A Brief Guide To French Cinema

Elles is a new drama from Polish director Malgorzata Szumowska, which follows French Elle Magazine journalist Juliette Binoche as she investigates student prostitution in the underbelly of modern-day Paris. It’s out on April 20th, so we’d thought we’d give you a crash course in French cinema before you see it for yourself.

Wages of Fear (1953)

Men delivering nitroglycerine from one place to another may not sound like a recipe for a classic film, but when you hear it was under the direction of Henri-Georges Clouzot, a man who was regularly labelled “the French Hitchcock”, you’ll hopefully change your mind.

This tense thriller is almost a film of two halves. The first half is the set-up, which slowly introduces each of the characters and their motivations behind taking on the risky, life-threatening task and the second half, is the drive itself; a 300 mile trip across treacherous mountain territory. With the four men having to deal with dangerous turns and avoid falling rocks, it’s a relentless assault on the senses; one good jolt or knock to the vehicle and they will vaporise, like a portable Krakatoa.

Most memorable moment – The two trucks attempt to cross a rope-bridge across a raging river. White-knuckle stuff!

Here’s Jonathan Ross introducing the film

Rififi (1955)

The much imitated but never bettered Rififi, is the mother of all heist movies. Directed by Jules Dassin, this hard-boiled French Noir revolves around the planning, execution and aftermath of a jewellery robbery in 1950s Paris. Honour (or lack of) amongst criminals is the theme of the day, as the hard-bitten Tony le Stéphanois, fresh out of jail, discovers it’s not just the police he has to watch out for, when rival gangster Pierre Gruuter decides he wants a cut of the takings. From here on out, things start to go wrong….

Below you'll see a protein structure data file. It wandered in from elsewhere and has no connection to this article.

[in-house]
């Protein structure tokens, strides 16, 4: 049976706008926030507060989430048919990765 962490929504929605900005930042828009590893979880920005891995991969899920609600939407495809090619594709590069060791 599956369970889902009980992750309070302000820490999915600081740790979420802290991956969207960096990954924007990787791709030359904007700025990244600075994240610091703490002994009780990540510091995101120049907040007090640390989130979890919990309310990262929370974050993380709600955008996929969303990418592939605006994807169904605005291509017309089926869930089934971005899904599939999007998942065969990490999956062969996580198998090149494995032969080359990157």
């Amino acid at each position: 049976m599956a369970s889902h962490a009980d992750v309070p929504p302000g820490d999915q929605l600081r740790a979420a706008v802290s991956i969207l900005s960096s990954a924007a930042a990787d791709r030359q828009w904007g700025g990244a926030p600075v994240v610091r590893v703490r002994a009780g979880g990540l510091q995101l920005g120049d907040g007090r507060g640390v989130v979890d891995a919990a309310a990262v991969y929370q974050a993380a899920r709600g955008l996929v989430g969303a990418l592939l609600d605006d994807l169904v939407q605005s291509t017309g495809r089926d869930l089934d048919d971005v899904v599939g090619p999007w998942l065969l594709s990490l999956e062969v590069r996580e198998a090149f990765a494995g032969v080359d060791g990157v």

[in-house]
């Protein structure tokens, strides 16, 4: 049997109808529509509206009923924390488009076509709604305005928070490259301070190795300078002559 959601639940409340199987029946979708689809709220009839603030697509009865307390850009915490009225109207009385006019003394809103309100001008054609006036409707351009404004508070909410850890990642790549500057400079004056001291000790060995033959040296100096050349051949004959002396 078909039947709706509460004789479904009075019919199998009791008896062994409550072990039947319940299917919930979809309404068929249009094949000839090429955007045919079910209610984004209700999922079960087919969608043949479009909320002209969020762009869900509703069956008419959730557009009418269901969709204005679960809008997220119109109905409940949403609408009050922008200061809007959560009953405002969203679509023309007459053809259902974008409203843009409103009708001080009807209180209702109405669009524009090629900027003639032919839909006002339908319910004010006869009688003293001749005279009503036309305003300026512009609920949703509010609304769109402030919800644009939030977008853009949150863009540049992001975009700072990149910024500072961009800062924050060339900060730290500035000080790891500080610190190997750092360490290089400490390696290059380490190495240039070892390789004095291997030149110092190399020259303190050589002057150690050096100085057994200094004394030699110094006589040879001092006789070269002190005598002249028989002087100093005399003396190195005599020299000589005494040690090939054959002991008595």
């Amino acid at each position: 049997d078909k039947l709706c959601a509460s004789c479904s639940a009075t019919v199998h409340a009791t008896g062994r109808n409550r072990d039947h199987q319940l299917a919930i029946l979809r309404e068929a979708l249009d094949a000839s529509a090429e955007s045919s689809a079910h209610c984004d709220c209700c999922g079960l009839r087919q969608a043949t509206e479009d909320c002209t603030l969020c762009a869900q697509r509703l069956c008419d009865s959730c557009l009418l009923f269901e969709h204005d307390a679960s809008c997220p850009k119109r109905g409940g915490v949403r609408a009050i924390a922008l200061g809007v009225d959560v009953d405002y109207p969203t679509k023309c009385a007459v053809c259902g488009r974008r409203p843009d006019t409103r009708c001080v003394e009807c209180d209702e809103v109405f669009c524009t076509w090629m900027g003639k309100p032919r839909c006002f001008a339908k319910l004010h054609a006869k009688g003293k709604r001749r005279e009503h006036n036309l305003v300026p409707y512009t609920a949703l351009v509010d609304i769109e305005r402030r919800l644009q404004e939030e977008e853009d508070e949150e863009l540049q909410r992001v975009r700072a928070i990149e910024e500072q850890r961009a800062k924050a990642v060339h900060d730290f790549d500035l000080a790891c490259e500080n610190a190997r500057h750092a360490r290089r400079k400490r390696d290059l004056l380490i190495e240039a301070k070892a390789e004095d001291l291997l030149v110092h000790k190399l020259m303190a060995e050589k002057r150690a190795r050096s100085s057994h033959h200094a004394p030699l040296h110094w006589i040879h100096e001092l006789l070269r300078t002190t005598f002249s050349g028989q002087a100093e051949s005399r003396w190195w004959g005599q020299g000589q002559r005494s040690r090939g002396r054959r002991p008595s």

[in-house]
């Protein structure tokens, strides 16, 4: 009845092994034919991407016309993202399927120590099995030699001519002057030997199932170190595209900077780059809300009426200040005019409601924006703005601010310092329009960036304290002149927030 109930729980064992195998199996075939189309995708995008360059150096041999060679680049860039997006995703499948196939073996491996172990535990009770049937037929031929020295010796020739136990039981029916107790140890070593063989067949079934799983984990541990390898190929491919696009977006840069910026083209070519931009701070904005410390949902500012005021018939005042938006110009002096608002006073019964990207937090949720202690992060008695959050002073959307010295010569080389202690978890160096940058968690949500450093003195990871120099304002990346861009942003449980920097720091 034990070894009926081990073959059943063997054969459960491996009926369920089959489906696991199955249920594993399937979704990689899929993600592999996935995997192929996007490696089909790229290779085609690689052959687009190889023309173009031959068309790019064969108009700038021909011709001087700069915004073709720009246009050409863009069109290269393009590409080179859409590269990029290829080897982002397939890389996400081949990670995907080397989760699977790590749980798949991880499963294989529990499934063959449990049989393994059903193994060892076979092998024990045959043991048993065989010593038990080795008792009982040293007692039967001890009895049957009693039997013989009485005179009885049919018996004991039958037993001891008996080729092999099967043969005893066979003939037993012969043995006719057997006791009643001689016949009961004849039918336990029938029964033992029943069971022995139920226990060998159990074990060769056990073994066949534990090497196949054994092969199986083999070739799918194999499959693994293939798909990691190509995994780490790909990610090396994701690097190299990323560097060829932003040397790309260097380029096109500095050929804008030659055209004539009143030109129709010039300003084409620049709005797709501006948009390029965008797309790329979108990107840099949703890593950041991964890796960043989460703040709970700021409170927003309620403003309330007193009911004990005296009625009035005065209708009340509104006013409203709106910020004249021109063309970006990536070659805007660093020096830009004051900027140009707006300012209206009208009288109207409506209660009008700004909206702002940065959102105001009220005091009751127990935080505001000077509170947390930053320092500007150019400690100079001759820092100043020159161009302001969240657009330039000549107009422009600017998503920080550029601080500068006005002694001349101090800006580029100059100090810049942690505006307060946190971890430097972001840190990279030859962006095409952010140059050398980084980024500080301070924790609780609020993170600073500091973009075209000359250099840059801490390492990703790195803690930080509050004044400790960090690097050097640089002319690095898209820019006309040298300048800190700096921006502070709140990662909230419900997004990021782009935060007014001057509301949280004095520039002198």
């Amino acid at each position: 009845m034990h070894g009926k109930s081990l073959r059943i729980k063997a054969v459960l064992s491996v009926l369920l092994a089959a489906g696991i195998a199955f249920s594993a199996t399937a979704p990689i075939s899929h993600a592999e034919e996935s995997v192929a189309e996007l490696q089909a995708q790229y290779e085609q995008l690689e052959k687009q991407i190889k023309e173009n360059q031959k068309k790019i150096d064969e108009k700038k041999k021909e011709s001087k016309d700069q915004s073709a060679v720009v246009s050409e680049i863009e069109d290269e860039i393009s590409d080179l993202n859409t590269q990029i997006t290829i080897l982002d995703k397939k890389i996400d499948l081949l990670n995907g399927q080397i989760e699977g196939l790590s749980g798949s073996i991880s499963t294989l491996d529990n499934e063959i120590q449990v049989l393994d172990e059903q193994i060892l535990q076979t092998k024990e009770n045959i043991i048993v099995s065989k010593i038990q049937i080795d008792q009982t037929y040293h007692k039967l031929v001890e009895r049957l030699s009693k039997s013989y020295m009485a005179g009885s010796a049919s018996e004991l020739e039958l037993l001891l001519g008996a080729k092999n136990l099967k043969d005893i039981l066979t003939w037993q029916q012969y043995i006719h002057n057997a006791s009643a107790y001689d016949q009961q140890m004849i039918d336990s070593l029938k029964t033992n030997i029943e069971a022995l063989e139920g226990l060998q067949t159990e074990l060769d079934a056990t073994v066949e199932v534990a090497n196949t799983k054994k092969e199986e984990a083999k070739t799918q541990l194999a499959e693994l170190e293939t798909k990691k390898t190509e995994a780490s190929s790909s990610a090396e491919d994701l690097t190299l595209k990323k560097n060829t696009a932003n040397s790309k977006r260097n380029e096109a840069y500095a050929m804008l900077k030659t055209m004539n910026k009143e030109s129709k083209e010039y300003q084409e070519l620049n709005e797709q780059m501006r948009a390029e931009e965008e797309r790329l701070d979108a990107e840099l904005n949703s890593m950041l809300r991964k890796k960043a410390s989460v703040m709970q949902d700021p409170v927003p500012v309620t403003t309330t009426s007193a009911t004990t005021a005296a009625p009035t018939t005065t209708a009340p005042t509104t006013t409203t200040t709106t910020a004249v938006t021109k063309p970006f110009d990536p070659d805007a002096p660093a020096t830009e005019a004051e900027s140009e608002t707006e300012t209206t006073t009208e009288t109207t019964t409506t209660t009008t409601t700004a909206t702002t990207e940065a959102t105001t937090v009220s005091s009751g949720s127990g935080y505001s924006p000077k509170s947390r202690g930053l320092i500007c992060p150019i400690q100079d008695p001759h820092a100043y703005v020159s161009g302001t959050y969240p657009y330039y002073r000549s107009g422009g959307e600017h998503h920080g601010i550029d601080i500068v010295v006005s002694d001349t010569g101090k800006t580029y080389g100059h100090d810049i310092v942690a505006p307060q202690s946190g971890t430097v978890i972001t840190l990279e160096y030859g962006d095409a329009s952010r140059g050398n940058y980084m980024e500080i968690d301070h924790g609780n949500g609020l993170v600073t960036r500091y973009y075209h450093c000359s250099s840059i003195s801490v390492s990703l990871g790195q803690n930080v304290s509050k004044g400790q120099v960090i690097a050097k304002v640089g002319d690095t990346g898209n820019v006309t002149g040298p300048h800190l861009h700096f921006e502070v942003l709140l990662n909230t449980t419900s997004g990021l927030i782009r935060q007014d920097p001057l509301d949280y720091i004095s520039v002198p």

Meticulously directed and acted this movie has a lot of heart and human elements, despite the cold, calculating characters, whilst staying well clear of the melodrama so often seen in its American counterparts.

Most memorable moment – The 30 minute scene of the actual jewellery robbery itself is without any extraneous sound or dialogue, yet it’s one of the most tense and greatest scenes ever committed to celluloid. Perfection.

Diva (1981)

Revolving around an opera singer who refuses to commit anything to tape and the young mail courier who idolises her, Diva is a hyper-realistic, impressively stylish film, helping to bring about a resurgence of popularity in foreign cinema.

When the young mail carrier, Jules, secretly records the opera singer’s performance, a series of communication mishaps, kicks starts a chain of events that he could never possible have foreseen. The heroes and villains are readily interchangeable and it’s a pleasure to see that it has aged incredibly well, a sure-fire sign for any classic movie. This is the original 80s New Wave movie.

Most memorable moment – The motorcycle chase through Paris’ subway tunnels.

Delicatessen (1991)

This pitch black comedy is set in a post-apocalyptic future with the majority of its plot taking place in an apartment building built on top of a butcher’s shop.

You don’t you need to be a genius to figure out what happens next… Yes, the new tenant discovers the true source of the butcher’s meat supply and then begins to suspect that he may be next on the menu. All set in a surreal and rather grotesque alternative world, where the visuals are extravagant and its inhabitants are caricatures, it’s like a Grimm fairy tale crossed with a Terry Gilliam movie. This is fantastique at its best.

Most memorable moment – Forget the copycat Budweiser advert check this movie out for the original rhythmic scene involving the tenants of the apartment complex, which reaches a staggering crescendo.

La Haine – (1995)

Set in the Paris riots of the 1990s, La Haine shows the street children of Paris as they clash with the police on the streets.

While to tourists, Paris may seem like the very picture of romance and beauty, the immigration riots presented a very real threat of violence to its citizens. Director Mathieu Kassovitz, in stunning black and white photography, presents an unblinking look at this piece of Parisian history, showcasing the authority’s seemingly blatant intolerance for any outsider.

Set over the course of 24 hours, La Haine is a brutal, honest and most of all, compelling piece of film-making. Vincent Cassel is superb as the young French Jew, Vinz, his intensity regularly burns up the screen and over 15 years later, can still hold its own amongst the best.

Most memorable moment – Its climax. Need I say more?